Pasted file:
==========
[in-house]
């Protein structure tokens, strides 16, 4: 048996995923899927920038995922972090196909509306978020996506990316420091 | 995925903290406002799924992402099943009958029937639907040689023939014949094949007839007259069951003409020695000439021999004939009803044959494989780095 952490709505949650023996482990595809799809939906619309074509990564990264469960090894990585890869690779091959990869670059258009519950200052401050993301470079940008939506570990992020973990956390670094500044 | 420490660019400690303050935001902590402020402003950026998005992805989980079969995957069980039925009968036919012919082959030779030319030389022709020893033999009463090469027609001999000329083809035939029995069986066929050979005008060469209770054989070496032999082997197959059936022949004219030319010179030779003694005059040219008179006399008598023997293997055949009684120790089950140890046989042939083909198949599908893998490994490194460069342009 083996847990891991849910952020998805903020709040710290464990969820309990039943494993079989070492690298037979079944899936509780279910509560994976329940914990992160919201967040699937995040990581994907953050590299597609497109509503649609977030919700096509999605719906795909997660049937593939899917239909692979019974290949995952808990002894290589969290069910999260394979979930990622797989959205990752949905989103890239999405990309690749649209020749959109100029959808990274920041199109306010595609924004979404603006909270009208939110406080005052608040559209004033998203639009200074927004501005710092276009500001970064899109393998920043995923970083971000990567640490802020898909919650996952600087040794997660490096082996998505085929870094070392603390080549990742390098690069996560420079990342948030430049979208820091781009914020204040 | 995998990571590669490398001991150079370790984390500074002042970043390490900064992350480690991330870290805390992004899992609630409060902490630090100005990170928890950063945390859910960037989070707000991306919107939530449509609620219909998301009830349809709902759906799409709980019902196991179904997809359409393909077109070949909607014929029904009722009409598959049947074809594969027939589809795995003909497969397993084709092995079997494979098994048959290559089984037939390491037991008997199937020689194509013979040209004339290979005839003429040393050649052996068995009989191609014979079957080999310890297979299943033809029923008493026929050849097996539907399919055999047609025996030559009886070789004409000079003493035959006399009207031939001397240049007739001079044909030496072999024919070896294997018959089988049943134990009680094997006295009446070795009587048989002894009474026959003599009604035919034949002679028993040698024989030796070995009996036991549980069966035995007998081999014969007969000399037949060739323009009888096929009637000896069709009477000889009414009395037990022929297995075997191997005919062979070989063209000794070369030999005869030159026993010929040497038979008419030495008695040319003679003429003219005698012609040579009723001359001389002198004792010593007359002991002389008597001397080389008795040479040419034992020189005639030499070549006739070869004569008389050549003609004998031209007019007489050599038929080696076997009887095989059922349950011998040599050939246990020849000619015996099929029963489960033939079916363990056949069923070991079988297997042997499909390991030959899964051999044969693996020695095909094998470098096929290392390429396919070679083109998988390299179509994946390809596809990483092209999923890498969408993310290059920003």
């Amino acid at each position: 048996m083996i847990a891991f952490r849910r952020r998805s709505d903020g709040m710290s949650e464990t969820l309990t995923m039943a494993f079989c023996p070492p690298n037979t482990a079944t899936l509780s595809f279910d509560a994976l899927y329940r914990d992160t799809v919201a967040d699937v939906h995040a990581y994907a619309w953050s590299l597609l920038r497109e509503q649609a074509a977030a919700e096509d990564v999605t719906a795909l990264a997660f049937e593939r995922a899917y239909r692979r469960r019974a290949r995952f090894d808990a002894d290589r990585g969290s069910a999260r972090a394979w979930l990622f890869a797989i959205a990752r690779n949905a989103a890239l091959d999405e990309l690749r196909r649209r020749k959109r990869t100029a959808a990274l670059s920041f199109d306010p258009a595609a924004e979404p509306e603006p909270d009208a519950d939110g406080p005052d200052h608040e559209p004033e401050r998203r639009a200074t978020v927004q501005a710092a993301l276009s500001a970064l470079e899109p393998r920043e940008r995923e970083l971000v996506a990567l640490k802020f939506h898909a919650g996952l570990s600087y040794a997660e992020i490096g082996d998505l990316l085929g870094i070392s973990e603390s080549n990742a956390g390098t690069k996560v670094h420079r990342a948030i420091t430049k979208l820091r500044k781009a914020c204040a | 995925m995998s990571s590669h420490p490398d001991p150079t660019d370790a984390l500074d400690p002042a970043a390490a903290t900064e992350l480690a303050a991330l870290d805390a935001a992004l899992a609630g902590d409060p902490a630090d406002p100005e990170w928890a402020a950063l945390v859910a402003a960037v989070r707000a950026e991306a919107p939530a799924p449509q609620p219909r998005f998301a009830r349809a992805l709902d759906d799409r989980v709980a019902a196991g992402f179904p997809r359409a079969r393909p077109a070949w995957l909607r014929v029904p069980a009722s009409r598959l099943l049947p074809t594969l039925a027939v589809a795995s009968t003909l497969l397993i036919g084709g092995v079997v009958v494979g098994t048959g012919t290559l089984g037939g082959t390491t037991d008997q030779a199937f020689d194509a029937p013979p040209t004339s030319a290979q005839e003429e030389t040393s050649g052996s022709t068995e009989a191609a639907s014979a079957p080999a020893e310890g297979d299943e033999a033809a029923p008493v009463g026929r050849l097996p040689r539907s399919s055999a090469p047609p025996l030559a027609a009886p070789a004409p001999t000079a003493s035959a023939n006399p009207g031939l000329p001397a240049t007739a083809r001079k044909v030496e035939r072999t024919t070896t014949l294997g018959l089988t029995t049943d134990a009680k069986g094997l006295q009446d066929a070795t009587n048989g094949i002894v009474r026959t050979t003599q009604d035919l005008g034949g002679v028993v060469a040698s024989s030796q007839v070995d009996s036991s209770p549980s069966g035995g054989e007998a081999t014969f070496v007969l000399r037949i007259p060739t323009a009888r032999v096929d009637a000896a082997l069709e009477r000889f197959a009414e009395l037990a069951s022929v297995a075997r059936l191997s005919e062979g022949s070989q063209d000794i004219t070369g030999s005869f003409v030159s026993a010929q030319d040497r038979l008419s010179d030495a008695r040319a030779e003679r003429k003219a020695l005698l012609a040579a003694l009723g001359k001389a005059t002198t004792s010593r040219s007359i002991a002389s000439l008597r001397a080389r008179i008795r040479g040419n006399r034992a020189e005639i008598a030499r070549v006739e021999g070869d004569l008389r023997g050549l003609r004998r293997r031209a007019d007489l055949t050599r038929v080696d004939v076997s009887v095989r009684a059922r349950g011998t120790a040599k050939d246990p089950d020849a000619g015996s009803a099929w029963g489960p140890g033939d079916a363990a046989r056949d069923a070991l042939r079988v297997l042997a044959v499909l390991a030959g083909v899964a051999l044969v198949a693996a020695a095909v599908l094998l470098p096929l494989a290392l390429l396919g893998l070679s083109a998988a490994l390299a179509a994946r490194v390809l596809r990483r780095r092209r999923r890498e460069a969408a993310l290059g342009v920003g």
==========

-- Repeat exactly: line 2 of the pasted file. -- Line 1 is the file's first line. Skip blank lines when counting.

């Protein structure tokens, strides 16, 4: 048996995923899927920038995922972090196909509306978020996506990316420091 | 995925903290406002799924992402099943009958029937639907040689023939014949094949007839007259069951003409020695000439021999004939009803044959494989780095 952490709505949650023996482990595809799809939906619309074509990564990264469960090894990585890869690779091959990869670059258009519950200052401050993301470079940008939506570990992020973990956390670094500044 | 420490660019400690303050935001902590402020402003950026998005992805989980079969995957069980039925009968036919012919082959030779030319030389022709020893033999009463090469027609001999000329083809035939029995069986066929050979005008060469209770054989070496032999082997197959059936022949004219030319010179030779003694005059040219008179006399008598023997293997055949009684120790089950140890046989042939083909198949599908893998490994490194460069342009 083996847990891991849910952020998805903020709040710290464990969820309990039943494993079989070492690298037979079944899936509780279910509560994976329940914990992160919201967040699937995040990581994907953050590299597609497109509503649609977030919700096509999605719906795909997660049937593939899917239909692979019974290949995952808990002894290589969290069910999260394979979930990622797989959205990752949905989103890239999405990309690749649209020749959109100029959808990274920041199109306010595609924004979404603006909270009208939110406080005052608040559209004033998203639009200074927004501005710092276009500001970064899109393998920043995923970083971000990567640490802020898909919650996952600087040794997660490096082996998505085929870094070392603390080549990742390098690069996560420079990342948030430049979208820091781009914020204040 | 995998990571590669490398001991150079370790984390500074002042970043390490900064992350480690991330870290805390992004899992609630409060902490630090100005990170928890950063945390859910960037989070707000991306919107939530449509609620219909998301009830349809709902759906799409709980019902196991179904997809359409393909077109070949909607014929029904009722009409598959049947074809594969027939589809795995003909497969397993084709092995079997494979098994048959290559089984037939390491037991008997199937020689194509013979040209004339290979005839003429040393050649052996068995009989191609014979079957080999310890297979299943033809029923008493026929050849097996539907399919055999047609025996030559009886070789004409000079003493035959006399009207031939001397240049007739001079044909030496072999024919070896294997018959089988049943134990009680094997006295009446070795009587048989002894009474026959003599009604035919034949002679028993040698024989030796070995009996036991549980069966035995007998081999014969007969000399037949060739323009009888096929009637000896069709009477000889009414009395037990022929297995075997191997005919062979070989063209000794070369030999005869030159026993010929040497038979008419030495008695040319003679003429003219005698012609040579009723001359001389002198004792010593007359002991002389008597001397080389008795040479040419034992020189005639030499070549006739070869004569008389050549003609004998031209007019007489050599038929080696076997009887095989059922349950011998040599050939246990020849000619015996099929029963489960033939079916363990056949069923070991079988297997042997499909390991030959899964051999044969693996020695095909094998470098096929290392390429396919070679083109998988390299179509994946390809596809990483092209999923890498969408993310290059920003």